FORT COLLINS, Colo. — Some Fort Collins residents are being told to stay home Sunday, when crews will spray for mosquitoes due to high levels of West Nile virus this summer.
The advice issued by City of Fort Collins leaders Tuesday came a day after the state reported it had detected its first human case of West Nile virus in La Plata County.
So far this year, West Nile virus has been found in eight counties across the state (Arapahoe, Boulder, Delta, Denver, La Plata, Larimer, Pueblo and Weld), and scientists said this year's rainy spring and summer seasons will contribute to a surge in the mosquito population for the 2023 season.
Fort Collins residents affected by the spray zone will be those living along these areas:
- College Avenue/Highway 1
- Douglas Road
- Giddings Road
- Mountain Vista Drive
- Interstate 25
- Drake Road
City leaders said residents should keep doors and windows closed for 30-60 minutes after the spraying is done. Pesticide exposure can also be minimized by covering gardens, ponds and water features in yard with a sheet or tarp.
The City of Fort Collins said it consulted with the parks and recreation departments, Poudre School District and Colorado State University inside the spray zone. City leaders will adjust the schedule to spray later in the evening Sunday after any scheduled events in the area are over.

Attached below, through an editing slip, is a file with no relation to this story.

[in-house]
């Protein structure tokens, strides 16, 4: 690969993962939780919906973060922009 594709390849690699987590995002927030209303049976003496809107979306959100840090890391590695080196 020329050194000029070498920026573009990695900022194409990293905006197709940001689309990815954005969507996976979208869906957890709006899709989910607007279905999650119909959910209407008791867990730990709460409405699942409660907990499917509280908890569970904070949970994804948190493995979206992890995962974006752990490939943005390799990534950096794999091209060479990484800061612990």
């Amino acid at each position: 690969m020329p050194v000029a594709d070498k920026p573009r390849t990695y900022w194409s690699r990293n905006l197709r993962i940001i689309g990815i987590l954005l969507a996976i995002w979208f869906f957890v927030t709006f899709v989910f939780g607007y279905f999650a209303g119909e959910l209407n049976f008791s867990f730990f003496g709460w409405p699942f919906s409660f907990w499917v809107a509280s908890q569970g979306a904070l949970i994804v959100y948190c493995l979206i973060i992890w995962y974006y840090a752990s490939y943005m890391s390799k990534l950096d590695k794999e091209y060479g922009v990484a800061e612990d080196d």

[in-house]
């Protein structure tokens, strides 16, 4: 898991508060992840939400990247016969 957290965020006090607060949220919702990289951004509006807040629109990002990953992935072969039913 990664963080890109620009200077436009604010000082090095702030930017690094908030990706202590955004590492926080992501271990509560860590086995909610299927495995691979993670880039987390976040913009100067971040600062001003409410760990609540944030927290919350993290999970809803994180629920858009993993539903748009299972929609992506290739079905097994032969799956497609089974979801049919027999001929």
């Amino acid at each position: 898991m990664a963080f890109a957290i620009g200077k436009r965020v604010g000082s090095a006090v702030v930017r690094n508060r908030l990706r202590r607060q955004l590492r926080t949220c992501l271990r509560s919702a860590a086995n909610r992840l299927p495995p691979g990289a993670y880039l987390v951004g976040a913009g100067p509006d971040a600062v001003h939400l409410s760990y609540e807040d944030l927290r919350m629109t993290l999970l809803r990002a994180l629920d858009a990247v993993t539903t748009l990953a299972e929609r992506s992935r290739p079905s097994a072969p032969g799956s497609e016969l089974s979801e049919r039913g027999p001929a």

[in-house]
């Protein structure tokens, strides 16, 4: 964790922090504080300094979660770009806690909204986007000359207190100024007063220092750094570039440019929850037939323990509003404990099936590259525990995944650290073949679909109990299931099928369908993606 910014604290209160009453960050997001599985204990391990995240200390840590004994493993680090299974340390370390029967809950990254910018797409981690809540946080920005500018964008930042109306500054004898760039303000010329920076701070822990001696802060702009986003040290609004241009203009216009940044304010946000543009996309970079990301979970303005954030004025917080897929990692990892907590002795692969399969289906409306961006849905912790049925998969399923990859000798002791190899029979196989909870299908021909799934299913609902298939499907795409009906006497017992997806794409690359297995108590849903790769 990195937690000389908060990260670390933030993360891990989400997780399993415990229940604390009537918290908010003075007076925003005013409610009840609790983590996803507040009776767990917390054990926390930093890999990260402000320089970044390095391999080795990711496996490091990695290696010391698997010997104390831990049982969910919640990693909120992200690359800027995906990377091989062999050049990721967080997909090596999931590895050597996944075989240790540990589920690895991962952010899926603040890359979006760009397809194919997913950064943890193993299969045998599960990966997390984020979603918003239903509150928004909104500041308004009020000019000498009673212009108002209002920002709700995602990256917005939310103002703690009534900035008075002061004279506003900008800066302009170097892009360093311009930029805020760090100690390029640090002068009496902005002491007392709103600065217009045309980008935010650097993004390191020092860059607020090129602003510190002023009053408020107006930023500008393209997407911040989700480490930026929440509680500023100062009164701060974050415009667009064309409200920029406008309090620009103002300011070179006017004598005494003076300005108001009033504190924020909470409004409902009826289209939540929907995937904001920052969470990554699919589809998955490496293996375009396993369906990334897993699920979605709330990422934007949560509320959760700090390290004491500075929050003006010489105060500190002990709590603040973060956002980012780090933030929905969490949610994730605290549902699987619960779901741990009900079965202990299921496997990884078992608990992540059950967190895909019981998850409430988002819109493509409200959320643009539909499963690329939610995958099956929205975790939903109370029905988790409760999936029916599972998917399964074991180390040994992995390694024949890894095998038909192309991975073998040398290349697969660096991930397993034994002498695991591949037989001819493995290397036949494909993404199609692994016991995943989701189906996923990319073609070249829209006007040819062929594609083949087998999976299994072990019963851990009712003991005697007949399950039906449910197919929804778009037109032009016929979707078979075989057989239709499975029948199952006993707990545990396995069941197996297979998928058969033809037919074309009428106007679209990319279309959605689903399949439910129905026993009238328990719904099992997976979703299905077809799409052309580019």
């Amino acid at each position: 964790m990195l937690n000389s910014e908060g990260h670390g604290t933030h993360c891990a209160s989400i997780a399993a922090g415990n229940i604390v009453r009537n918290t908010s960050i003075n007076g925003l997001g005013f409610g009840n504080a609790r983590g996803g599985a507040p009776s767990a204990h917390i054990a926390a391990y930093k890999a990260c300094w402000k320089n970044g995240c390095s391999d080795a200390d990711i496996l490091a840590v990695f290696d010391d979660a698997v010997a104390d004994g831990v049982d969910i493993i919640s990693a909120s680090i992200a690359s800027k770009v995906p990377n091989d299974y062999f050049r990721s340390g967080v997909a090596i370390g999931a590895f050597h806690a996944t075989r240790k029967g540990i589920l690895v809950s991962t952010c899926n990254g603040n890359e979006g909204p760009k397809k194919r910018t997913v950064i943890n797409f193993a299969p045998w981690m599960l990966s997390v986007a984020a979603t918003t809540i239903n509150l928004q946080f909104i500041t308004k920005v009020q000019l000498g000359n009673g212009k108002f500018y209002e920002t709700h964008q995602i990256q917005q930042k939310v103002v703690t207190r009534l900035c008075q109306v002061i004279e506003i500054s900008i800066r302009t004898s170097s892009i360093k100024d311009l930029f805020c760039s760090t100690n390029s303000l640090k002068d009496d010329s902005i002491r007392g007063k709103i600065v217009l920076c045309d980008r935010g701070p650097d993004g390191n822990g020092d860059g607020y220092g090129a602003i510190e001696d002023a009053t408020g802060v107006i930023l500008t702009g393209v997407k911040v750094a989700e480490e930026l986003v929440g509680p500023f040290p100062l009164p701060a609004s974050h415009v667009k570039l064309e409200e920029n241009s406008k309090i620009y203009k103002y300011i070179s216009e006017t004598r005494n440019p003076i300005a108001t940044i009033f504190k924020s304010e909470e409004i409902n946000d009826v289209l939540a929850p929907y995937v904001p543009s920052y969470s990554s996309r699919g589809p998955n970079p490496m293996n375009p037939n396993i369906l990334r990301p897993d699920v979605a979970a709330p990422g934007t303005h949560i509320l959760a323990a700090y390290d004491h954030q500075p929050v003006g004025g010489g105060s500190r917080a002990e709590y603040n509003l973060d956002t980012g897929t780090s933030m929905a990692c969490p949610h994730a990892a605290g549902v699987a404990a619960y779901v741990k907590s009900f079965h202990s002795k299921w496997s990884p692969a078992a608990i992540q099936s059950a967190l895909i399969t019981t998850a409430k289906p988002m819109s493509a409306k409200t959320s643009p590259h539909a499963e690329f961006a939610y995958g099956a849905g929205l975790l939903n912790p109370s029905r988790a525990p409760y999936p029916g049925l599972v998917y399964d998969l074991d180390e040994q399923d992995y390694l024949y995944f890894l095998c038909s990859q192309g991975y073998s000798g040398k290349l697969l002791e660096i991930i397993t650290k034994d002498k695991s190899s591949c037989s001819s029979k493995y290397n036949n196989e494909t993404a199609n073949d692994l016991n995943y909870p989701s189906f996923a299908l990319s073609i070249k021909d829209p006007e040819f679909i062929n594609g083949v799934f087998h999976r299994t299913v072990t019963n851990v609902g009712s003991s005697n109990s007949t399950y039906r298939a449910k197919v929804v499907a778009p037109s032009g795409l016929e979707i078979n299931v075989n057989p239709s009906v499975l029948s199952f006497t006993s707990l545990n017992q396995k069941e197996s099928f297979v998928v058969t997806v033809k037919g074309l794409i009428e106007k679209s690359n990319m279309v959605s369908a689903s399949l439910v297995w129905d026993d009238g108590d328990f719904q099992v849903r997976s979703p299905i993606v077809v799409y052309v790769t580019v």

While most people infected with West Nile virus don’t experience symptoms, some can become seriously ill and even die, according to the Colorado Department of Public Health and Environment (CDPHE).
Symptoms of West Nile virus appear two to 14 days after exposure, with 1 in 5 people developing fever, body aches, headache and occasionally skin rashes and swollen nymph nodes.
The top recommendations to protect yourself:
- Wear long pants, long-sleeved shirts, and socks in areas where mosquitoes are active
- Use an insect repellent containing DEET, picaridin, oil of lemon eucalyptus or para-menthane-diol
- Eliminate sources of standing water near your home, which can become a breeding ground for the mosquitoes that carry West Nile virus
Colorado’s first human case of West Nile for 2023 detected in La Plata County
The Larimer County Department of Health and Environment recommended the City of Fort Collins spray for the mosquitoes in accordance with the city's West Nile Virus management policy, health leaders said.
Fort Collins residents can track the GPS on the trucks spraying for mosquitoes here to know when they will be in a certain area and officials advised those in the spray zones should take the necessary precautions to protect their home and their family.